© the artist's estate / Tate Images. Photo credit: Leeds Museums and Galleries
Constructions artist in a variety of materials, designer, writer and teacher, born in Bryansk, Russia, as Naum Pevsner, brother of the painter Antoine Pevsner. As a young man he changed his name to Naum Gabo so as not to be confused with his brother. Gabo entered Munich University in 1910 to study medicine, then natural sciences, but also attended art history lectures. In 1912 transferred to an engineering school in Munich, in 1913–14 joining his brother in Paris.
When World War I broke out he moved to Copenhagen, then Oslo, in 1915 beginning to make constructions. Although sometimes figurative, these were generally abstract, simple and beautiful using a variety of materials, notably later Perspex when he came to England. From 1917–22 Gabo was in Moscow, where he knew advanced artists such as Tatlin and Kandinsky. In 1920 with Pevsner he produced a Realistic Manifesto outlining the tenets of pure Constructivism. From 1922 for a decade he was in Berlin in contact with the artists of the de Stijl and Bauhaus movements; with Pevsner he designed for Diaghilev’s ballet La Chatte in 1926; then from 1932–6 lived in Paris, and was a member of the Abstraction-Création group. After arriving in England in 1936 he helped edit the manifesto volume Circle. By now he was married to the painter Miriam Israels, and with her he settled in St Ives, Cornwall, where he was an influential figure. Soon after World War II Gabo moved to America, where he became an American citizen in 1952, carried out important commissions and became professor of the Graduate School of Architecture, Harvard University. He had a retrospective show at Tate Gallery in 1966; again in 1976, after which he gave the gallery a group of works; there was a retrospective at the Tate in 1987; with another at Tate St Ives, 2002. Annely Juda Fine Art organised Gabo and Colour in 2004. Gabo died in Wateringbury, Connecticut.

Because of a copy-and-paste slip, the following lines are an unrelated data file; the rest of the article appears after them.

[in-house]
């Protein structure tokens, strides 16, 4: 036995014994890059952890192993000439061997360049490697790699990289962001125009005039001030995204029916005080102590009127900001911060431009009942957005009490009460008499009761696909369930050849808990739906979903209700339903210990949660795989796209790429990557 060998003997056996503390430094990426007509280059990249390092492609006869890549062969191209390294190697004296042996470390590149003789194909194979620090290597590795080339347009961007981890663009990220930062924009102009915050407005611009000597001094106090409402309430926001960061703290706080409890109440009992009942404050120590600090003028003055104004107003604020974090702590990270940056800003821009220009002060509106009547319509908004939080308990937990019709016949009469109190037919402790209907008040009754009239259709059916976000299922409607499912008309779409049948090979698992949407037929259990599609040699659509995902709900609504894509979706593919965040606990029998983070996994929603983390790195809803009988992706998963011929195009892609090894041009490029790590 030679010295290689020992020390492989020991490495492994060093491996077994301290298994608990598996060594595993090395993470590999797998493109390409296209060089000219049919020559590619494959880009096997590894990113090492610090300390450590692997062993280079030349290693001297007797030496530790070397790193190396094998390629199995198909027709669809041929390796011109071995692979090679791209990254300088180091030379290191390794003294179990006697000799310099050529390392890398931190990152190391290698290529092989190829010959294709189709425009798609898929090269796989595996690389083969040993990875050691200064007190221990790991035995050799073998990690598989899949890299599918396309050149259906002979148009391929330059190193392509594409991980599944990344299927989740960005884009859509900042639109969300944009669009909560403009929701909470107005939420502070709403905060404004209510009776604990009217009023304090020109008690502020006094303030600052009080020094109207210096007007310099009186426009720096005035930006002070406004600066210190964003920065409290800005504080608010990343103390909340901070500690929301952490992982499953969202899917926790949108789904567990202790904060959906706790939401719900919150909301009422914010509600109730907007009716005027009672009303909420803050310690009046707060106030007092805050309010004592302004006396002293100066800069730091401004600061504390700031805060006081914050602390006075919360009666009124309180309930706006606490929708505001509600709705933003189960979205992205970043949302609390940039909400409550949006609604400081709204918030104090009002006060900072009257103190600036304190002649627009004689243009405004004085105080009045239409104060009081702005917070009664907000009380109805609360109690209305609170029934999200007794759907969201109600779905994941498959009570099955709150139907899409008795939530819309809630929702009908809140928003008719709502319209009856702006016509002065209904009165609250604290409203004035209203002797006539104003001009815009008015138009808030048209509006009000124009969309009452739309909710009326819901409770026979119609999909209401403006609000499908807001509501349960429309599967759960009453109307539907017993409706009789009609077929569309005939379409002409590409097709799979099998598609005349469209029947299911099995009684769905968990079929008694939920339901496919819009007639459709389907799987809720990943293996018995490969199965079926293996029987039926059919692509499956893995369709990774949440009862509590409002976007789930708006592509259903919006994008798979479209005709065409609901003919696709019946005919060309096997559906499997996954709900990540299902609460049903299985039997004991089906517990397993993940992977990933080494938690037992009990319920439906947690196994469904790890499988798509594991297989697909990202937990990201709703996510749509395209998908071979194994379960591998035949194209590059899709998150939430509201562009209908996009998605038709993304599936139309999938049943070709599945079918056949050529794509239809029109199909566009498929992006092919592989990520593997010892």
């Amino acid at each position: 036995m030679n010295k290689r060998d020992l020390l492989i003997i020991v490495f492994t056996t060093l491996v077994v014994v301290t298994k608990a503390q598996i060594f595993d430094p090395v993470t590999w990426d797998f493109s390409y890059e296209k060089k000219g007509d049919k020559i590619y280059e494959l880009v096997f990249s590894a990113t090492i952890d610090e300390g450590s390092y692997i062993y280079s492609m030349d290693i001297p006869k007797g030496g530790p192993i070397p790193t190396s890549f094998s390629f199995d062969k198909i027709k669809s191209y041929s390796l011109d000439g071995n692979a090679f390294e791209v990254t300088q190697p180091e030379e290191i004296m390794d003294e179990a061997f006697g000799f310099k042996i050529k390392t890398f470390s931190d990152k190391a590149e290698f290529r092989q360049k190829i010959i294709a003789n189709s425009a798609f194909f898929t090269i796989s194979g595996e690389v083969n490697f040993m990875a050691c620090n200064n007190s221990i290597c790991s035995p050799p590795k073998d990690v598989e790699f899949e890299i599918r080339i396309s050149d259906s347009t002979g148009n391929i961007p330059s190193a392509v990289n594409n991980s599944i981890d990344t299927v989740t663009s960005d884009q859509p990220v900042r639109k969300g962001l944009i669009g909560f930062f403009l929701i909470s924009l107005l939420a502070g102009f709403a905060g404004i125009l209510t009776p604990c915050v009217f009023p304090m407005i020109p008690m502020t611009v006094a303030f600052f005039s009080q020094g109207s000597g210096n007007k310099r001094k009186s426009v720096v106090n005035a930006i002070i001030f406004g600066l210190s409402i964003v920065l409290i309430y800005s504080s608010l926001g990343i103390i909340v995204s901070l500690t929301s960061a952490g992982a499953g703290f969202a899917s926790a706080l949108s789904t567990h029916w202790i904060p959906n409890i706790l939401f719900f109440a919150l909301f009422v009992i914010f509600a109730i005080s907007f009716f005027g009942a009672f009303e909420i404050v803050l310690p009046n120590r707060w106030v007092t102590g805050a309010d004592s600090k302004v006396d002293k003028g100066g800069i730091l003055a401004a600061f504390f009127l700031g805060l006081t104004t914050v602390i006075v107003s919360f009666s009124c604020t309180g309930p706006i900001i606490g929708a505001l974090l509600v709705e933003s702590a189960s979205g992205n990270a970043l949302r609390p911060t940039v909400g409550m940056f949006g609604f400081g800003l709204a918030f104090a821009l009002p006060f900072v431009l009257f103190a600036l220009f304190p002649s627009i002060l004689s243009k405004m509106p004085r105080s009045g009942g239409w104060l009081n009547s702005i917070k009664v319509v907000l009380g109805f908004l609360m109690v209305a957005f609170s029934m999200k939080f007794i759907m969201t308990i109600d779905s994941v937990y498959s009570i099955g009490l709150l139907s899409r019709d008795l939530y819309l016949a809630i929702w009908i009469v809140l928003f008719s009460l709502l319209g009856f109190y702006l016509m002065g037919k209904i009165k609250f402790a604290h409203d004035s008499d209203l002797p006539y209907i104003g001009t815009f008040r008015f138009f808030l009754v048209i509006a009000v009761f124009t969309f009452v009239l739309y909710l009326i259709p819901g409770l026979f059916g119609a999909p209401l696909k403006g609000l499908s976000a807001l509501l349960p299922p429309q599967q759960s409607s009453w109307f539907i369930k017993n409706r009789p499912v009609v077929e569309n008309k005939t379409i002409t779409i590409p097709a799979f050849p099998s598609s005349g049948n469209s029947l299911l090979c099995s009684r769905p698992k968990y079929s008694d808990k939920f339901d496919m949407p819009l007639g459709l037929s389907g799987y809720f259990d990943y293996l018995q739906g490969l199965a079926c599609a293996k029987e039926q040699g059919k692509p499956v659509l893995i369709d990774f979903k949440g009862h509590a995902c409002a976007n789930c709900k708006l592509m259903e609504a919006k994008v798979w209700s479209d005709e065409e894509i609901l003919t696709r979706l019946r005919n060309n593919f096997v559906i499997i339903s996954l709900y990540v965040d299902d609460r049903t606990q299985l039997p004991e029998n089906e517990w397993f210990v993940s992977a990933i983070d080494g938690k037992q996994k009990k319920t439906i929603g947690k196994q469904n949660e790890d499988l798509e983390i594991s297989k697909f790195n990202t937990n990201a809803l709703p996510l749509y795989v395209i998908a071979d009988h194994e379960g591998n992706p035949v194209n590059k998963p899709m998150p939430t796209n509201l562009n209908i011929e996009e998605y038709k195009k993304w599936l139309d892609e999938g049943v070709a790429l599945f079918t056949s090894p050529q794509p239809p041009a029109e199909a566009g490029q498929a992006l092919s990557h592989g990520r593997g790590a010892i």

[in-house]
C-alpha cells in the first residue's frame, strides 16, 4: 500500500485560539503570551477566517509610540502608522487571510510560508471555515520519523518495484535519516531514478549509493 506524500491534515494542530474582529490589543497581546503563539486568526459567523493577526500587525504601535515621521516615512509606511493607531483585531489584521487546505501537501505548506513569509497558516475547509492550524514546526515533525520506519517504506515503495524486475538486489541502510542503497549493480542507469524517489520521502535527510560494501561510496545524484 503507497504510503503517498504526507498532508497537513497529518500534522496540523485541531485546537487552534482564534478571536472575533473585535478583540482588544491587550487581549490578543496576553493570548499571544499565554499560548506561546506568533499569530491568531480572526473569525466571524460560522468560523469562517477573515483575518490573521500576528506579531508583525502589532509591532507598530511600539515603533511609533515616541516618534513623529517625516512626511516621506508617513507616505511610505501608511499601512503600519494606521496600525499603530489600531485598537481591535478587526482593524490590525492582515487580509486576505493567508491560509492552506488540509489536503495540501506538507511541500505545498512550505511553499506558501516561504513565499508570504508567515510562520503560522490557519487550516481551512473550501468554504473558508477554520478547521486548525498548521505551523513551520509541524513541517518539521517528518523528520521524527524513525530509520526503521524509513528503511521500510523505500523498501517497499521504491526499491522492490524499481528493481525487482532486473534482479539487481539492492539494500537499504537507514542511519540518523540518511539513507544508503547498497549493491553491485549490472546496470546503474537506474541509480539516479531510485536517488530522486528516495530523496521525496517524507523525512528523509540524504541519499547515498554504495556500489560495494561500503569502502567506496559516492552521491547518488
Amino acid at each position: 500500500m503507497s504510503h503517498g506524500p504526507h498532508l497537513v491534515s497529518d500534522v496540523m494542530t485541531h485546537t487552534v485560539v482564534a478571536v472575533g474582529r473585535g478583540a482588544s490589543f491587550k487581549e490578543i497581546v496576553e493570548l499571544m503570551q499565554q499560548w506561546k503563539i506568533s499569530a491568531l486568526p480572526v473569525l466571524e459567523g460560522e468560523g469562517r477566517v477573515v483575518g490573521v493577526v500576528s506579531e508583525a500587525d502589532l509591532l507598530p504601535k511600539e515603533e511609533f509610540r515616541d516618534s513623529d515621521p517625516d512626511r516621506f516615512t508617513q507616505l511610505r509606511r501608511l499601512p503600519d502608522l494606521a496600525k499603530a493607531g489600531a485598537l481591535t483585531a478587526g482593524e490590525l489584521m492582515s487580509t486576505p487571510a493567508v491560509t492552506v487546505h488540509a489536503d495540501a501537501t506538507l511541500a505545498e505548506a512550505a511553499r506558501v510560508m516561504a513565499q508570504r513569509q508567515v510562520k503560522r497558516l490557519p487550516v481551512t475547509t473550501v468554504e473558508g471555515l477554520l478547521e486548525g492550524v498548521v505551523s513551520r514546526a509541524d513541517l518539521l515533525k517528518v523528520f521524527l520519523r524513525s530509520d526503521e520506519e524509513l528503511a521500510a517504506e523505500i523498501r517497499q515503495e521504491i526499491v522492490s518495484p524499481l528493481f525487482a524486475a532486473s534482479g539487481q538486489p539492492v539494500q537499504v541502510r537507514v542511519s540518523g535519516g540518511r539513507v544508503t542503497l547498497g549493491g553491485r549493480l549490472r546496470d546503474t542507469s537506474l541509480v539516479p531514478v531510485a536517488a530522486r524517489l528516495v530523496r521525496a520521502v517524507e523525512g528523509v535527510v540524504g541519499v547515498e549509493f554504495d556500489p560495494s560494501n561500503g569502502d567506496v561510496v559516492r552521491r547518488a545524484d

Text source: 'Artists in Britain Since 1945' by David Buckman (Art Dictionaries Ltd, part of Sansom & Company)